$82,000 for a family of four is not “poor,” or even the “working poor,” except perhaps in Manhattan. Could it be that the State and local taxes make these families the “working poor” and are more responsible than the “high cost of insurance” for the families’ perception that they can not afford health insurance?
Remember, CHIP was not designed to subsidize families whose children have special needs or catastrophic health costs.
The effect of expanding chip to cover more children (and their families, in some cases), is that other States will subsidize the States whose legislatures pass bills to expand CHIP coverage. I’ve heard many times that Texas is “losing Federal dollars.” Some of that money that we send to Washington in form of Federal Income Taxes goes to New York. See the Table from the first year of redistribution, 2000, here.
Here’s the AMA morning newsletter coverage of the movement to force the rest of us to subsidize the health insurance of people who make 4 times the poverty level:
Leading the news
Bush administration rejects New York’s request to rescind SCHIP limitations. In continuing coverage from previous briefings, the New York Times (9/8, B2, Pear) reported, “The Bush administration on Friday rejected a request from New York State to expand its [state] children’s health insurance program (SCHIP) to cover 70,000 more uninsured youngsters, including some from middle-income families.” The Times continued, “New York wanted to expand its program to cover children in families with incomes up to four times as much as the federal poverty level, or $82,600 for a family of four. The state’s current limit is 250 percent of the poverty level.” The Bush administration has argued that plans like New York’s “would divert resources from lower-income children and ‘crowd out’ private health insurance.”
The AP (9/8) added, “Kerry Weems, acting administrator for the Centers for Medicare and Medicaid Services, said that New York did not meet the 95% threshold, and noted that the new guidelines require New York to make sure that middle-income children have been uninsured for at least a year before allowing them into SCHIP.” New York wanted to decrease the waiting period to six months. The AP continued, “Democratic lawmakers will attempt to overturn the administration’s new guidelines in coming months as Congress considers renewing the children’s program for an additional five years.”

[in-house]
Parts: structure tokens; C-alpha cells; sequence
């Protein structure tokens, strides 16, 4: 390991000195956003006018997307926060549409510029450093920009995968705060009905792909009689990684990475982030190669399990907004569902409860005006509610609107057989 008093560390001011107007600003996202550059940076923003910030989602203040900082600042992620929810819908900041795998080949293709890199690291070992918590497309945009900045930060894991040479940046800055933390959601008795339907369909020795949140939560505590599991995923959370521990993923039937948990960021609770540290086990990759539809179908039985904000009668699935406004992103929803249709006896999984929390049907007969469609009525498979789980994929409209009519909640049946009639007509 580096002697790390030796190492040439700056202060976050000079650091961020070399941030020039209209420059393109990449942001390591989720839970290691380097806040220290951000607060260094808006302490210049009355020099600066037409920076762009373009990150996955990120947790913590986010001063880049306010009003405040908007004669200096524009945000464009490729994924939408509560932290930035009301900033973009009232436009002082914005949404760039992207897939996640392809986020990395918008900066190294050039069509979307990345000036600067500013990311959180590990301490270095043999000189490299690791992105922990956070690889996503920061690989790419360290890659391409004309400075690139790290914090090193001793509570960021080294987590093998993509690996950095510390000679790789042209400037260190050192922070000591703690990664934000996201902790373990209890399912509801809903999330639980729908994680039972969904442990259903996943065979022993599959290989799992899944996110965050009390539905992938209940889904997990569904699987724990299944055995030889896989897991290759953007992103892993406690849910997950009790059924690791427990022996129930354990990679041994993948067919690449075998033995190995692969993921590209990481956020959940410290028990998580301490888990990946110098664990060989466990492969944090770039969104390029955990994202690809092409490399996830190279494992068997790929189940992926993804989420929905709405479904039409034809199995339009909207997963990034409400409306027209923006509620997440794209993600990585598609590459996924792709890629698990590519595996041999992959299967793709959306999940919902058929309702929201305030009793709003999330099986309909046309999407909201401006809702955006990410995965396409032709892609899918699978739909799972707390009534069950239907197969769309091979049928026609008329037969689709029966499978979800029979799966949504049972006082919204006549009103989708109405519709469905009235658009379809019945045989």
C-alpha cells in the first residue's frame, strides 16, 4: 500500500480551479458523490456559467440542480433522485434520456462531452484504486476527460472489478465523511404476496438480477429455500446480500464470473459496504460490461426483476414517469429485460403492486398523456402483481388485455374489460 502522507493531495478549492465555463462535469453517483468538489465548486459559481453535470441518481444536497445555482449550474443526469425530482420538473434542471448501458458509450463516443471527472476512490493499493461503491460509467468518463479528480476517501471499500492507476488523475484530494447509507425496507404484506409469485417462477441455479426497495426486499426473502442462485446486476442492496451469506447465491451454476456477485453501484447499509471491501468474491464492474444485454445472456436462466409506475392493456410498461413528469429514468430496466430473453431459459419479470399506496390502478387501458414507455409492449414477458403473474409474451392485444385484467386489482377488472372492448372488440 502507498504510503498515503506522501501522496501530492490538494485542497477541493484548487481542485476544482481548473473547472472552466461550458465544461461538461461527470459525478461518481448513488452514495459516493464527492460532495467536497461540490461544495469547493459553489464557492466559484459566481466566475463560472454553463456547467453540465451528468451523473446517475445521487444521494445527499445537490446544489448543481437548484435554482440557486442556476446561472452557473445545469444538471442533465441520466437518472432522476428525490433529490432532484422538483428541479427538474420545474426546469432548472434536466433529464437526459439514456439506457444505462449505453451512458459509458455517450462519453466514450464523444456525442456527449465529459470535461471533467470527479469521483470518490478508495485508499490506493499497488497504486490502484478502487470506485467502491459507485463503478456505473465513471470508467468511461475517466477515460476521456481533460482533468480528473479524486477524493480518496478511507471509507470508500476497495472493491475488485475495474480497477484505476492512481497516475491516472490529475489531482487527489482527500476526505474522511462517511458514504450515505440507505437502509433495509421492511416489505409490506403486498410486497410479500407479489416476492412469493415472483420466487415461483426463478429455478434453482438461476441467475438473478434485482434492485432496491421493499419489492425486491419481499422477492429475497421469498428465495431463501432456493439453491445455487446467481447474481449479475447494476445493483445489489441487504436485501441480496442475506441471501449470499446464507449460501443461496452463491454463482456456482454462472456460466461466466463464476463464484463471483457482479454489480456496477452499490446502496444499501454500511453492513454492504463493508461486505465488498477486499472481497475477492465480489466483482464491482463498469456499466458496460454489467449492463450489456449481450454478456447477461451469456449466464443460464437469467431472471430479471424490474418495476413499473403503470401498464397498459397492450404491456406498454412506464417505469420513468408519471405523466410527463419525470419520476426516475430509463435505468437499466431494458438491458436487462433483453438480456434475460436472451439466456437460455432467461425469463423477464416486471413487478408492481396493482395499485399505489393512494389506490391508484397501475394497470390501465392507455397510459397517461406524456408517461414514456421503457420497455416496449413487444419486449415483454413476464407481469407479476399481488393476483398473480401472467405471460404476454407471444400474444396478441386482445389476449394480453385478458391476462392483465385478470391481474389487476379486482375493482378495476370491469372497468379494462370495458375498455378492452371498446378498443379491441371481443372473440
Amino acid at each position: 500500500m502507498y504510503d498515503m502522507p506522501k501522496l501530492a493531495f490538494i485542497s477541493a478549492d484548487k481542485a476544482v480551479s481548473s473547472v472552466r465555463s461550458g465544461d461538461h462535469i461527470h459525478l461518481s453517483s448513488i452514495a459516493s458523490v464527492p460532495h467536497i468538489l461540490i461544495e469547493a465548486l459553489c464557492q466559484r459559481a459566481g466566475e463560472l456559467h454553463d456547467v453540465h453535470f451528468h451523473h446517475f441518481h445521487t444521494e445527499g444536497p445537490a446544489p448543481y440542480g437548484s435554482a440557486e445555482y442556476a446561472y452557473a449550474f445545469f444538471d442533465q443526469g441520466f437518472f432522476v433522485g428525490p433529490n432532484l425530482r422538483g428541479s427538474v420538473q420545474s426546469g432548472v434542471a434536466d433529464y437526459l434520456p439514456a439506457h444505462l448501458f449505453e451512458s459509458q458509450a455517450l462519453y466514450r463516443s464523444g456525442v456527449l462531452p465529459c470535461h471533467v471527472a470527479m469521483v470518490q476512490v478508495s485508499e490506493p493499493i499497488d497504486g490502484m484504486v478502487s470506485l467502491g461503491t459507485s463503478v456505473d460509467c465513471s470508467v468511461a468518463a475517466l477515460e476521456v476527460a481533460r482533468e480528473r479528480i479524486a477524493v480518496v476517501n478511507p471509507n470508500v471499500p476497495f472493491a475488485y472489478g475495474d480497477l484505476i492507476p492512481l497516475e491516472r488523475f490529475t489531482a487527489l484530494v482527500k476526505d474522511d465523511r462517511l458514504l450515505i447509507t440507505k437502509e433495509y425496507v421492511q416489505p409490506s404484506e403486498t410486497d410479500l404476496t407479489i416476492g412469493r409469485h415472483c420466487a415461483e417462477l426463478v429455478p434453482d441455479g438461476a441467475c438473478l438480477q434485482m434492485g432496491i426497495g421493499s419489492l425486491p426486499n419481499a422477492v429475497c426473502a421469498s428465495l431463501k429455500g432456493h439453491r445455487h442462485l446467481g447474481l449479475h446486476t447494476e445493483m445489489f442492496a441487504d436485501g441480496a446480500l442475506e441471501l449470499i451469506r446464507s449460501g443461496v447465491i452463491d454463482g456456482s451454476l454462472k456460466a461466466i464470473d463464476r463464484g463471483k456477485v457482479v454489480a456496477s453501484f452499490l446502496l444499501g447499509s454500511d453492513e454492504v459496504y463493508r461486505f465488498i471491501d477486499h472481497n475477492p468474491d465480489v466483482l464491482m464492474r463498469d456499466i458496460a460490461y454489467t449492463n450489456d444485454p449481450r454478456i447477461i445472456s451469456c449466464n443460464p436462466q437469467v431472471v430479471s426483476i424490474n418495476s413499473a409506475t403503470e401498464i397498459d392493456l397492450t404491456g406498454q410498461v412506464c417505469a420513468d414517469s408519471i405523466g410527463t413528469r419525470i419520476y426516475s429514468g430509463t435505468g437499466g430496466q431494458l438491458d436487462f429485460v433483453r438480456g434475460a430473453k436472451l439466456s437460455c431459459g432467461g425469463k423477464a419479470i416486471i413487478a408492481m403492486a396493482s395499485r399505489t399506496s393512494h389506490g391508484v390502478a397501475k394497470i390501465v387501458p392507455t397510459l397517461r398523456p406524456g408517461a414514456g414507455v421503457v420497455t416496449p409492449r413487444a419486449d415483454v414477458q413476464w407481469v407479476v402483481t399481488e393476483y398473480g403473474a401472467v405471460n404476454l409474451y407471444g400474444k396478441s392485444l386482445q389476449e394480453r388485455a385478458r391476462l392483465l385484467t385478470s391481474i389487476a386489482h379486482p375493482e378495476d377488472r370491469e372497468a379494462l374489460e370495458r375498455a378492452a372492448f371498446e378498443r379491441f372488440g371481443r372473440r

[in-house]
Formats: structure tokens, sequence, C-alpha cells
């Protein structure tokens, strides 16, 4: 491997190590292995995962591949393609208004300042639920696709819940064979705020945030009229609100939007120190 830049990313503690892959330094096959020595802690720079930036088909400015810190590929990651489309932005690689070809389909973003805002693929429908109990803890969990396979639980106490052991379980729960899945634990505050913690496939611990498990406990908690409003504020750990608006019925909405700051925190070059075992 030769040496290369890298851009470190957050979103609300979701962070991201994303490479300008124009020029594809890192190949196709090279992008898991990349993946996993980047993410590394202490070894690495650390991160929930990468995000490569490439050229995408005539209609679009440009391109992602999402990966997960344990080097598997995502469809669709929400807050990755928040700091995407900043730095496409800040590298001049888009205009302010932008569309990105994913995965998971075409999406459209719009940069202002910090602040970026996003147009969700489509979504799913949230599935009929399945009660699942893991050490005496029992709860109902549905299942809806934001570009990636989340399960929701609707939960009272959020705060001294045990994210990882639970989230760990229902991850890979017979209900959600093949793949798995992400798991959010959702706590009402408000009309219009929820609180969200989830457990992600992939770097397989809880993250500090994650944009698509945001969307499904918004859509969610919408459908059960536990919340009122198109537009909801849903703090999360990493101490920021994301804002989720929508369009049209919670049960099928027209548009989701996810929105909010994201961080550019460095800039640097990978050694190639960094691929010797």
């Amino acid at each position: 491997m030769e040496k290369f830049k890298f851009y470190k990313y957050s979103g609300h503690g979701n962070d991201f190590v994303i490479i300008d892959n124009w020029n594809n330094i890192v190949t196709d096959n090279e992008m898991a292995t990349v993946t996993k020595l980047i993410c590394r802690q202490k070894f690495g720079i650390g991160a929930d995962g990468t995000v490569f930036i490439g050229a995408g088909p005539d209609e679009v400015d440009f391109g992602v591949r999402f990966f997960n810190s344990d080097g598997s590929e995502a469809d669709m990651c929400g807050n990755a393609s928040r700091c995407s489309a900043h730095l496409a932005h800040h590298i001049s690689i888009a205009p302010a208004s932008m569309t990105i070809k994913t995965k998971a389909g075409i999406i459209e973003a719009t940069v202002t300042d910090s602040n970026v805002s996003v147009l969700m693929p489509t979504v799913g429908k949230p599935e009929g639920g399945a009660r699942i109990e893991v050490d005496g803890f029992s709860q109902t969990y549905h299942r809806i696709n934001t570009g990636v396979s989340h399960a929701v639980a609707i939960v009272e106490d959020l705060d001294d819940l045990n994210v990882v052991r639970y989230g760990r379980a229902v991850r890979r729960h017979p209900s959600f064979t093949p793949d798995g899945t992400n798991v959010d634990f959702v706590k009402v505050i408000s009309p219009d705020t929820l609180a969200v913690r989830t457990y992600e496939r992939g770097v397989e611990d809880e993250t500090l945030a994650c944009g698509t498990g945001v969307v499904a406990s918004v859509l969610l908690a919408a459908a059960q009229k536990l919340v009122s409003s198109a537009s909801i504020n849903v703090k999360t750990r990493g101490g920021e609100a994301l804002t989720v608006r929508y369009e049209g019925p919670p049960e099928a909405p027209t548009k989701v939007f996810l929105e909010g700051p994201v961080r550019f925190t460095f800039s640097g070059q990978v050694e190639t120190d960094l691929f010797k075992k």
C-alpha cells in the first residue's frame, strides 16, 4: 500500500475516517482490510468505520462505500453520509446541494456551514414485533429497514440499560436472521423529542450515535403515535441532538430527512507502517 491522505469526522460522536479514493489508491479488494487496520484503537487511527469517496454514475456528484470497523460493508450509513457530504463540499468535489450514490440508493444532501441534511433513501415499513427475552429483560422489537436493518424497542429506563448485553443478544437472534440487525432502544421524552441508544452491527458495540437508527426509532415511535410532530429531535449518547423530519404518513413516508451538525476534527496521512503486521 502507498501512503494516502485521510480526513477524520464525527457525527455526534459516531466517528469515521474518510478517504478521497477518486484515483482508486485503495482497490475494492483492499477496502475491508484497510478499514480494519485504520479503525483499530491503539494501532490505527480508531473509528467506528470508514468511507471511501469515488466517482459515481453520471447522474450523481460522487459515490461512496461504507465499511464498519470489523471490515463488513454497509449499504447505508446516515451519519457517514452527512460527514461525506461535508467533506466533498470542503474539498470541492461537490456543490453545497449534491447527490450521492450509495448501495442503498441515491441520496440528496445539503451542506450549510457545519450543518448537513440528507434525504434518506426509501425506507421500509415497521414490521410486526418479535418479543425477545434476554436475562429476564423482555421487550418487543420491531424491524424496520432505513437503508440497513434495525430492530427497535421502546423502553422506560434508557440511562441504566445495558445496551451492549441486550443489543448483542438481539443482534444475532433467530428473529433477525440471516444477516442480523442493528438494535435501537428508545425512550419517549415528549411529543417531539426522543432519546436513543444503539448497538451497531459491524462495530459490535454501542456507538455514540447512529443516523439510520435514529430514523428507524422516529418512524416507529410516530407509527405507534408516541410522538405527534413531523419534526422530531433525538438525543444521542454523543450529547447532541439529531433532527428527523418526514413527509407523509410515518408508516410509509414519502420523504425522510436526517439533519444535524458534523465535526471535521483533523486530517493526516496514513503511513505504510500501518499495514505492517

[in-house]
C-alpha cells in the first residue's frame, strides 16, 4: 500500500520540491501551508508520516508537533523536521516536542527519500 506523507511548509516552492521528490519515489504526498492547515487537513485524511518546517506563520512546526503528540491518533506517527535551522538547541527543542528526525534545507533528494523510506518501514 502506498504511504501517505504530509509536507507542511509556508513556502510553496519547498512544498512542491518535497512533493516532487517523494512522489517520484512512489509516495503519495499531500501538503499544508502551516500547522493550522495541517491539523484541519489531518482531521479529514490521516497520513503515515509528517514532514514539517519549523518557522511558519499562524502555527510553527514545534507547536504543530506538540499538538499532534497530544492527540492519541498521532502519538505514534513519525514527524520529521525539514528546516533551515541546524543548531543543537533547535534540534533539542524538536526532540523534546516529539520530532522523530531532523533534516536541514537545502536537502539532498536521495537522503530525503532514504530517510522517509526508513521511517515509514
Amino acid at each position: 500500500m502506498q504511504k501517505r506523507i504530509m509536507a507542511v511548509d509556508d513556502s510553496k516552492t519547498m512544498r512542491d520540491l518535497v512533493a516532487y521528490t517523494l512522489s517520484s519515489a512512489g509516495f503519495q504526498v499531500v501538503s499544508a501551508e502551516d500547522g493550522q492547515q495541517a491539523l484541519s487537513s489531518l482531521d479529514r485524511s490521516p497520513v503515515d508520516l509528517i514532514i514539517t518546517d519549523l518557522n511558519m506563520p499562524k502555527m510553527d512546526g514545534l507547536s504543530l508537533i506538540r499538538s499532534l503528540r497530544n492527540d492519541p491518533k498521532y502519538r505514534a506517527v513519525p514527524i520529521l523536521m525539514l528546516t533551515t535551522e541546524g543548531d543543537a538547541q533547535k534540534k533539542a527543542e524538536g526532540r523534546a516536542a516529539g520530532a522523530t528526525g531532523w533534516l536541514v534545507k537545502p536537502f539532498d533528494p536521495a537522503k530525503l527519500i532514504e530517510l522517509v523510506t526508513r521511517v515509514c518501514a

Pointing out that this decision could have implications for other states and future congressional action, the Los Angeles Times (9/8) noted, “The ruling by the Health and Human Services Department sent a clear signal that the administration intends to enforce a new policy aimed at refocusing the State Children’s Health Insurance Program on the children of the working poor.” Certainly, California would be affected because the state plans to “cover uninsured children in families that earn up to about $60,000 for a family of four,” which exceeds the administrations threshold of $50,000 for a family of four. The Times continued, “The children’s health insurance program covers about 6 million youths whose parents make too much to qualify for Medicaid but too little to afford private coverage. It will expire Sept. 30 unless Congress and the president renew it or approve a temporary extension.” Should the administration prevail, several states “could be forced to drop hundreds of thousands from the rolls.”
According to Long Island’s Newsday (9/8, Evans), “Gov. Eliot Spitzer (D-N.Y.) Friday threatened to sue the Bush administration to reverse its rejection of his proposed SCHIP health insurance program expansion, saying the rejection would leave too many children uncovered.” He added, “Today’s federal decision is a cruel blow to New York’s uninsured children, and to uninsured families across the country.” In addition, “The state’s top Republican, state senate Majority Leader Joseph Bruno (R-Brunswick) called the rejection ‘an error in judgment,’ and vowed to put aside his ongoing feud with New York’s Democratic governor in an effort to reverse the federal decision.”
And, the Buffalo News (9/8, Zremski) added, “State officials had hoped to start enrolling those children in the program this month.” Now, that no longer seems possible. In an attempt to combat this decision, Governor Spitzer “plans to meet Monday with New York’s congressional delegation, where he will likely find plenty of support. On Friday, some 25 members of the delegation — all Democrats — sent a letter to federal officials asking them to rescind the strict limits they are putting on the child health program.”
Governor Schwarzenegger’s plan for uninsured Californians stymied. The New York Times (9/9, Sack) reported, “After losing much of August to a budget impasse, state lawmakers and Gov. Arnold Schwarzenegger (R-Calif.) have been unable to reach agreement on a proposal to extend health coverage to all uninsured Californians.” Earlier this year, “Mr. Schwarzenegger proposed coverage for all 6.7 million uninsured Californians. Vowing that his state would lead the nation, the moderate Republican made his plan the centerpiece of a new ‘postpartisan’ politics.” However, while “polls indicate that Californians are fed up with the health care system,” they also seem concerned that taxes would have to be increased in order to pay for universal health coverage. If the various interest groups do not settle their differences regarding health coverage for the uninsured, the issue may have to be resolved by a special ballot.
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